The books characters from the left (back row) Martyn Thompson, James Conteh, Euan Little, Andy Rait, (front) Sion Bebb, Ross Biddiscombe, Guy Woodman, Phil Golding
Having been invited in the past to attend several training weeks hosted at San Roque in Spain by the European Tour, I can appreciate the daunting task facing a golfer newly qualified from Tour School.
The 30 lucky souls have emerged from 14 gruelling rounds at three stages of qualification and only then have they earned the right to try to make a living for themselves - and their respective families - on probably the toughest and certainly the most expensive Tour in the world.
Okay, it can be glamorous and rewarding if you're successful. But every week, more than half the field (those who to finish in the top 70 candidates challenging at each even)are like contestants in the Weakest Link,they go home with nothing. They must travel to the next stop on the worldwide carousel that is the European Tour in a bid to have another go at contributing to the mortgage and putting food on the table.
In his book, sportswriter Ross Biddiscombe tracks the fortunes of seven players following their dream to make it as a Tour pro. Some, like Phil Golding, a 44-year-old journeyman, have tasted success briefly and unexpectedly as a winner of the French Open in 2003 and want to re-discover their lost status after subsequent years back in the doldrums.
James Conteh is trying desperately to emerge from the shadow of his father John, a former world champion boxer, while Sion Bebb still feels he has something to prove to his late dad Dewi - a rugby legend in Wales.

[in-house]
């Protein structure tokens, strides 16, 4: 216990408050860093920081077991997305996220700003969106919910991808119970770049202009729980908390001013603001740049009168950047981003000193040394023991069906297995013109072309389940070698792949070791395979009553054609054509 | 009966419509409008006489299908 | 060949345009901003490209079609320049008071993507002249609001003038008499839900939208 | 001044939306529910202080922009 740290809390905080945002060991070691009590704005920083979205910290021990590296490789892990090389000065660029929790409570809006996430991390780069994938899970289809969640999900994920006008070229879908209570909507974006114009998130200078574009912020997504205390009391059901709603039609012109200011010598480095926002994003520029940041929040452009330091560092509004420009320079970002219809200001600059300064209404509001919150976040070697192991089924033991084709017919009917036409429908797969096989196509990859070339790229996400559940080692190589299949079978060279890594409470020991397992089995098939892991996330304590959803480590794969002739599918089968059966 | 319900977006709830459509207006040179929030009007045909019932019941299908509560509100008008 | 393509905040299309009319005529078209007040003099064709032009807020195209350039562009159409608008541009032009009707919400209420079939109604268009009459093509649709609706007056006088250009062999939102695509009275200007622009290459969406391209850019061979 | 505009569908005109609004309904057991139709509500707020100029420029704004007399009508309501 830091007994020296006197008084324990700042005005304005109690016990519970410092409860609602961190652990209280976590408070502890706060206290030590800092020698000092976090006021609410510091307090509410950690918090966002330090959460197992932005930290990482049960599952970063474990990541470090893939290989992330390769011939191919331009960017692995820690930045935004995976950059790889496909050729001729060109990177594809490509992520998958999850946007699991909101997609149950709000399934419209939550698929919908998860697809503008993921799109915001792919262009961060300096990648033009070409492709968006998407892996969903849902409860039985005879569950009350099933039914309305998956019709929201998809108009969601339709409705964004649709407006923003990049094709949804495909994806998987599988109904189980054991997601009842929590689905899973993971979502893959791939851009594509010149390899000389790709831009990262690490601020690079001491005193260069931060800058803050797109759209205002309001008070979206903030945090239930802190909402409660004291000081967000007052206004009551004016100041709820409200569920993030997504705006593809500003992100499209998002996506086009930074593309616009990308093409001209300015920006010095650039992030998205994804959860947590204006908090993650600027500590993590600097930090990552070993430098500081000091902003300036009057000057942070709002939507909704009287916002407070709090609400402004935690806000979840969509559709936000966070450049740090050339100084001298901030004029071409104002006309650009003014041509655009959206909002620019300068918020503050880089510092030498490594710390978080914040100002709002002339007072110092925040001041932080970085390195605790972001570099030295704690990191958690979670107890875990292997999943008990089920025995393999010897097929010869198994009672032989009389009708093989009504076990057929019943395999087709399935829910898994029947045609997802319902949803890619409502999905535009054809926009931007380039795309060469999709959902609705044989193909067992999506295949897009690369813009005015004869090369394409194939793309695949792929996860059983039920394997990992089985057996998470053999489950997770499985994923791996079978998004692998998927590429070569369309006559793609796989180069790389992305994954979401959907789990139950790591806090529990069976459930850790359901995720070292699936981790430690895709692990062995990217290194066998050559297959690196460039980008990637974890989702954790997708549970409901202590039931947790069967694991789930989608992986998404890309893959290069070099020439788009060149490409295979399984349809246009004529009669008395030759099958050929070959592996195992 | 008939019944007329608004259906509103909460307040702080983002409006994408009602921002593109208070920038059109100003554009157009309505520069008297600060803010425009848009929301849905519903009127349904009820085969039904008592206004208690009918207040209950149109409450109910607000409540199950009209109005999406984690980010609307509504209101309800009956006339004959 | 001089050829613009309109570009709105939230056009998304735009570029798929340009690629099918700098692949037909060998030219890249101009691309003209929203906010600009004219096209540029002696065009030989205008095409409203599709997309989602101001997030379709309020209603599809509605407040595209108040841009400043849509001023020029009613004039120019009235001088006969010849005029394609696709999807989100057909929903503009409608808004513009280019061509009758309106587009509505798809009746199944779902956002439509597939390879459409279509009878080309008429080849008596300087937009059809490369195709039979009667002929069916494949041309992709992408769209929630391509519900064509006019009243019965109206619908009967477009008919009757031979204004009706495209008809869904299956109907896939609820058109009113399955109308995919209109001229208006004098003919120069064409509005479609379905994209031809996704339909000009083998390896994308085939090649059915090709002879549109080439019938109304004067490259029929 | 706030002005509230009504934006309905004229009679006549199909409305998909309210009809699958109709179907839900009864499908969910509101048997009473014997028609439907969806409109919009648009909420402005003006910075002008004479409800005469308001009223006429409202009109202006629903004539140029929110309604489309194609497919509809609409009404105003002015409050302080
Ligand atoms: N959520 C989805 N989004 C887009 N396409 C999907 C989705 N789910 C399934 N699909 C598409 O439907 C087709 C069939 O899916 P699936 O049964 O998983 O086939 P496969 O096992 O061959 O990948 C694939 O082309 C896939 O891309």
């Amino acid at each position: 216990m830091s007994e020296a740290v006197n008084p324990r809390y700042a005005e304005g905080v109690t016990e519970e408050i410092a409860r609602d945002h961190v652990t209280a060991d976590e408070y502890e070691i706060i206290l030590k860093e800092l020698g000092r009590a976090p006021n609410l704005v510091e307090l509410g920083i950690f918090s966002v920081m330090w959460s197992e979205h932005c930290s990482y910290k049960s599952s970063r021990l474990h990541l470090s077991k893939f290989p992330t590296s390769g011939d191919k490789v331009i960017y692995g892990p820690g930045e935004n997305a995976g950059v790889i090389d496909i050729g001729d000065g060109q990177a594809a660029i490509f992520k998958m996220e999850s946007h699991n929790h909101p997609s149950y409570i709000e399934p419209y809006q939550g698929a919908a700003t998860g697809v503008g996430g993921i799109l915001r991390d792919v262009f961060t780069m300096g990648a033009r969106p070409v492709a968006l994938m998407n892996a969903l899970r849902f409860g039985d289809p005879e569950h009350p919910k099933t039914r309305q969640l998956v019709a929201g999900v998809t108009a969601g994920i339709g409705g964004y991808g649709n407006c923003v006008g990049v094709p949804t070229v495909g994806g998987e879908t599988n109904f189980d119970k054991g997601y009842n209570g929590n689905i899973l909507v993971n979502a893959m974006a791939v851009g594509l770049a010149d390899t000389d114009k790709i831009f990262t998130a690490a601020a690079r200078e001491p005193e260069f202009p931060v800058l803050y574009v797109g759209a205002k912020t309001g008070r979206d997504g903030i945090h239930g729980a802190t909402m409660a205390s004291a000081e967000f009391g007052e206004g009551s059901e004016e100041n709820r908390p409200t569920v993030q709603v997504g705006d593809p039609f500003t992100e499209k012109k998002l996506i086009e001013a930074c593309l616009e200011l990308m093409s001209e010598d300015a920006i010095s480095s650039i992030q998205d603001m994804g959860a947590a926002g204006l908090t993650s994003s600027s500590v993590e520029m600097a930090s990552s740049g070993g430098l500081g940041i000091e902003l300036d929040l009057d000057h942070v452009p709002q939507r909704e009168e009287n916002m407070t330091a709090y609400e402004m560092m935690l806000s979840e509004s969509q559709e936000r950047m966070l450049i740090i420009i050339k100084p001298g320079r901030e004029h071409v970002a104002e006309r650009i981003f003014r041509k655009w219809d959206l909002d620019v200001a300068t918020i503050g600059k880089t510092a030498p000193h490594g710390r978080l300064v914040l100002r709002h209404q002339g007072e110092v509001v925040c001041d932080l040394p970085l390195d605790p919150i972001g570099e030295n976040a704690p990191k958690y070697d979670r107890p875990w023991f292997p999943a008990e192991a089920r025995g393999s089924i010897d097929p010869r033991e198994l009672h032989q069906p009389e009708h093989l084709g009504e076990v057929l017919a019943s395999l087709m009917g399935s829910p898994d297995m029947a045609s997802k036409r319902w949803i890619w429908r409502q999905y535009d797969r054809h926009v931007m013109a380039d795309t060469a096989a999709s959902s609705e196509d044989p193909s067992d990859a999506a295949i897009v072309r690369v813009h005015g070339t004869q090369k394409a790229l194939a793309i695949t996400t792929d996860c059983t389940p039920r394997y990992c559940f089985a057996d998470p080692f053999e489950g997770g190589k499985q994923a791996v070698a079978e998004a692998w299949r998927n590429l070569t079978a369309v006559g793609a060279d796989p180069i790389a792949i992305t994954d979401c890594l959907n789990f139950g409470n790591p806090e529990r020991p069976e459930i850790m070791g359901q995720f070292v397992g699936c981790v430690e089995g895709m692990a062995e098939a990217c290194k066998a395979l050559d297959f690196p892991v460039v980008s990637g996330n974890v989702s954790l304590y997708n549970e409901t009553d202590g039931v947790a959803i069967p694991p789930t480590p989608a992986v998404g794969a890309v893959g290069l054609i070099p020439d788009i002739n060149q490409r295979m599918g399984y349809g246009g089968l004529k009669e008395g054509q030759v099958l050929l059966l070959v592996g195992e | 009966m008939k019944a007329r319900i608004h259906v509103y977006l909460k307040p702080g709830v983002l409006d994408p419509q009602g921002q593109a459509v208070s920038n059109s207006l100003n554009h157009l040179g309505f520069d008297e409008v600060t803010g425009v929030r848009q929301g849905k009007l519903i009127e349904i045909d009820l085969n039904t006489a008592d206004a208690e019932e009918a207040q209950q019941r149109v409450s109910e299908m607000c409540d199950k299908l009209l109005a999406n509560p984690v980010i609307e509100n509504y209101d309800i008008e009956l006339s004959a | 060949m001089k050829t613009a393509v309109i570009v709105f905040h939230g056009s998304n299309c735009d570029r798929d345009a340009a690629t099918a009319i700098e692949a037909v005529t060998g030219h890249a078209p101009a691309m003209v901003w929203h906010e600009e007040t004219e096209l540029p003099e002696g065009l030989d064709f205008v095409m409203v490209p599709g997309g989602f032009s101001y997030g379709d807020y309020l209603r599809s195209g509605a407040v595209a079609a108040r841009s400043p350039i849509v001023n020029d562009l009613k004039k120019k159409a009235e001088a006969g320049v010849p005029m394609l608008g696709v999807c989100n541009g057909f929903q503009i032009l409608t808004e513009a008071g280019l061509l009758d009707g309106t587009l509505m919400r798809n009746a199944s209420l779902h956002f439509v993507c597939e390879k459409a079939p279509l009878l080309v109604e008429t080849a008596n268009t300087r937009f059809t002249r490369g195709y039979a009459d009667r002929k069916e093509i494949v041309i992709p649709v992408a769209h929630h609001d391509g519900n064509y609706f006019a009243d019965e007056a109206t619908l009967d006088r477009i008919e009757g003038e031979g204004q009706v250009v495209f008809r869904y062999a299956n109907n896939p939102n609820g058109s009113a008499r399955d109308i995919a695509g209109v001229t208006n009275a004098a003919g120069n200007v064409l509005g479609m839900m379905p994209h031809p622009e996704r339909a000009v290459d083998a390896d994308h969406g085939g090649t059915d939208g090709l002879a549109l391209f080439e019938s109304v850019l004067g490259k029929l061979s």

Euan Little is looking to live up to the potential star billing sprinkled on him by no less than Bob Torrance, who said he'd be a millionaire golfer at the age of 25, while Martyn Thompson, a successful club professional in Dorset, feels he still has the game to step up to the next level as a Tour pro.
As for Guy Woodman, a familiar face to viewers of the Golf Channel's Big Break series, he believes his talent and personality demands to be revealed on a wider stage than the third rung of golf's ladder, playing the EuroPro circuit.
When I reviewed
John Feinstein's 'Tales from Q School' last June, a fascinating account of personal trials and tragedies leading up to the completion of the 2005 US PGA Tour qualifying, I suggested someone ought to write a European version.
Biddiscombe, it seems, was already on the case and has captured superbly the heartache of those who are endlessly hopeful and who take the first tentative steps at The Oxfordshire in May 2007 in a bid to join the household names of the sport with a full tour card to their name.
As some of the chapter titles suggest - 'Pain and Persistence' and 'Winning and Worrying' - the book deals with the lip-outs and mis-reads of life as well as recording many lucky breaks at someone else's expense.
Over a week of late night and early morning sessions by the light of a bedside table, 'On the edge' kept me enthralled. Unlike many other golf books, it contains no images of the players to recognise or get attached to. However, the author, with great skill, sketched his own illustrations in the words he used to describe the leading characters and their backgrounds as well as the passion for golf they, and all of us share.
Summary:|| The men featured in Biddiscombe's highly recommended book aren't golfers many of us will know but they're out there most weeks among a privileged few hundred scratching for crumbs from Tiger Wood's table. They may never meet him or even tee it up in the same event but they are grateful that the influence and riches he has brought to the sport has afforded them the opportunity to follow their dream.
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